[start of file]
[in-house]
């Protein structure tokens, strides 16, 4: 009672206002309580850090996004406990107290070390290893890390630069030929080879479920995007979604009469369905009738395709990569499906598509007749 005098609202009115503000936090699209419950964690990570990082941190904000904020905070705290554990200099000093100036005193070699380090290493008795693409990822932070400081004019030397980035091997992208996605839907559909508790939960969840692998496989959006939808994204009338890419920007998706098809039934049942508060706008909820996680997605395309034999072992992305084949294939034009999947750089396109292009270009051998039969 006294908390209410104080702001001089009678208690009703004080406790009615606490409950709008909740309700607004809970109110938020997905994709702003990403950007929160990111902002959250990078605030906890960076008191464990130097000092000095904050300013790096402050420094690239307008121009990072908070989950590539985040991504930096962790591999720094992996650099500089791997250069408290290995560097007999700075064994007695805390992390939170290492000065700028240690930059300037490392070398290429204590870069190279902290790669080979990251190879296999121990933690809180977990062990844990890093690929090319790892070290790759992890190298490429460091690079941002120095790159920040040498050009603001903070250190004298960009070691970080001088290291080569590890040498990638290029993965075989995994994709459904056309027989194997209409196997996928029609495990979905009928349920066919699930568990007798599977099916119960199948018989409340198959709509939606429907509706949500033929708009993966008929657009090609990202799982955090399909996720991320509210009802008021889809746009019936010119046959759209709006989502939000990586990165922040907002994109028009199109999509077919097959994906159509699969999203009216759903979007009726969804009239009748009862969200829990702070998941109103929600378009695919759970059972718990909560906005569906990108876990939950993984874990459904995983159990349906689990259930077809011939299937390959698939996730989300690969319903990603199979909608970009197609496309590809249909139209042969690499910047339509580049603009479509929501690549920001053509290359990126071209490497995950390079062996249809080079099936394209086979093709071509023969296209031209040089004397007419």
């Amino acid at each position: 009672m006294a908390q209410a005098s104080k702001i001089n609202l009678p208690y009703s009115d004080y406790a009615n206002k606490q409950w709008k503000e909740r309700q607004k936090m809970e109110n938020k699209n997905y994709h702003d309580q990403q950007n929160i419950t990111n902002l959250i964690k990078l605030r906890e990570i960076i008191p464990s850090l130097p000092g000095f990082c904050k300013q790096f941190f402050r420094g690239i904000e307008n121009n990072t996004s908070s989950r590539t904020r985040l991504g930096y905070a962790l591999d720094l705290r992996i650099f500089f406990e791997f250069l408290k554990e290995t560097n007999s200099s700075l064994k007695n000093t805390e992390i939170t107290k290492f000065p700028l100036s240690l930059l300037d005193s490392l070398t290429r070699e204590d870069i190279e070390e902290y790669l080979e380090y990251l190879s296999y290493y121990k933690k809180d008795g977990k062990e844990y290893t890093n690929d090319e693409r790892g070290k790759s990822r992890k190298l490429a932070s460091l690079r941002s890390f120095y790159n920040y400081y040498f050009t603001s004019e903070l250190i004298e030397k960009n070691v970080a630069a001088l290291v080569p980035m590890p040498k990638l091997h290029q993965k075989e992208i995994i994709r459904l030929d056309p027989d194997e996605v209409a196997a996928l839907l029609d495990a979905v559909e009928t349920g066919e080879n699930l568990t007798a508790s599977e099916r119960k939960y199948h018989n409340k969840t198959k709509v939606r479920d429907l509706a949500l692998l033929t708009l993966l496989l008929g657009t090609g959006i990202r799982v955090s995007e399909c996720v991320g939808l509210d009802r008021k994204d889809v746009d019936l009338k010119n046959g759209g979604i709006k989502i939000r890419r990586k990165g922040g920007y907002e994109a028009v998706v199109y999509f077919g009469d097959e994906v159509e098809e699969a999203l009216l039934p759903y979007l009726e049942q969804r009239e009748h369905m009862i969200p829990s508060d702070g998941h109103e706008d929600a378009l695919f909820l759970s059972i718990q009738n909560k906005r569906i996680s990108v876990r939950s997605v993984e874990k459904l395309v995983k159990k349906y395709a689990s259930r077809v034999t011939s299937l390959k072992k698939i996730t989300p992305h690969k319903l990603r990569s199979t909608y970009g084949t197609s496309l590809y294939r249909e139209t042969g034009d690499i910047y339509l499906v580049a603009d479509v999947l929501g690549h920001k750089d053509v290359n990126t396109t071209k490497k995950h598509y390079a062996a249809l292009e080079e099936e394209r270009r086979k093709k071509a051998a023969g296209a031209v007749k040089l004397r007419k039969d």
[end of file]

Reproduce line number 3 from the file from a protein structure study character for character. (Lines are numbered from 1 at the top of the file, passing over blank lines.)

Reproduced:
């Amino acid at each position: 009672m006294a908390q209410a005098s104080k702001i001089n609202l009678p208690y009703s009115d004080y406790a009615n206002k606490q409950w709008k503000e909740r309700q607004k936090m809970e109110n938020k699209n997905y994709h702003d309580q990403q950007n929160i419950t990111n902002l959250i964690k990078l605030r906890e990570i960076i008191p464990s850090l130097p000092g000095f990082c904050k300013q790096f941190f402050r420094g690239i904000e307008n121009n990072t996004s908070s989950r590539t904020r985040l991504g930096y905070a962790l591999d720094l705290r992996i650099f500089f406990e791997f250069l408290k554990e290995t560097n007999s200099s700075l064994k007695n000093t805390e992390i939170t107290k290492f000065p700028l100036s240690l930059l300037d005193s490392l070398t290429r070699e204590d870069i190279e070390e902290y790669l080979e380090y990251l190879s296999y290493y121990k933690k809180d008795g977990k062990e844990y290893t890093n690929d090319e693409r790892g070290k790759s990822r992890k190298l490429a932070s460091l690079r941002s890390f120095y790159n920040y400081y040498f050009t603001s004019e903070l250190i004298e030397k960009n070691v970080a630069a001088l290291v080569p980035m590890p040498k990638l091997h290029q993965k075989e992208i995994i994709r459904l030929d056309p027989d194997e996605v209409a196997a996928l839907l029609d495990a979905v559909e009928t349920g066919e080879n699930l568990t007798a508790s599977e099916r119960k939960y199948h018989n409340k969840t198959k709509v939606r479920d429907l509706a949500l692998l033929t708009l993966l496989l008929g657009t090609g959006i990202r799982v955090s995007e399909c996720v991320g939808l509210d009802r008021k994204d889809v746009d019936l009338k010119n046959g759209g979604i709006k989502i939000r890419r990586k990165g922040g920007y907002e994109a028009v998706v199109y999509f077919g009469d097959e994906v159509e098809e699969a999203l009216l039934p759903y979007l009726e049942q969804r009239e009748h369905m009862i969200p829990s508060d702070g998941h109103e706008d929600a378009l695919f909820l759970s059972i718990q009738n909560k906005r569906i996680s990108v876990r939950s997605v993984e874990k459904l395309v995983k159990k349906y395709a689990s259930r077809v034999t011939s299937l390959k072992k698939i996730t989300p992305h690969k319903l990603r990569s199979t909608y970009g084949t197609s496309l590809y294939r249909e139209t042969g034009d690499i910047y339509l499906v580049a603009d479509v999947l929501g690549h920001k750089d053509v290359n990126t396109t071209k490497k995950h598509y390079a062996a249809l292009e080079e099936e394209r270009r086979k093709k071509a051998a023969g296209a031209v007749k040089l004397r007419k039969d």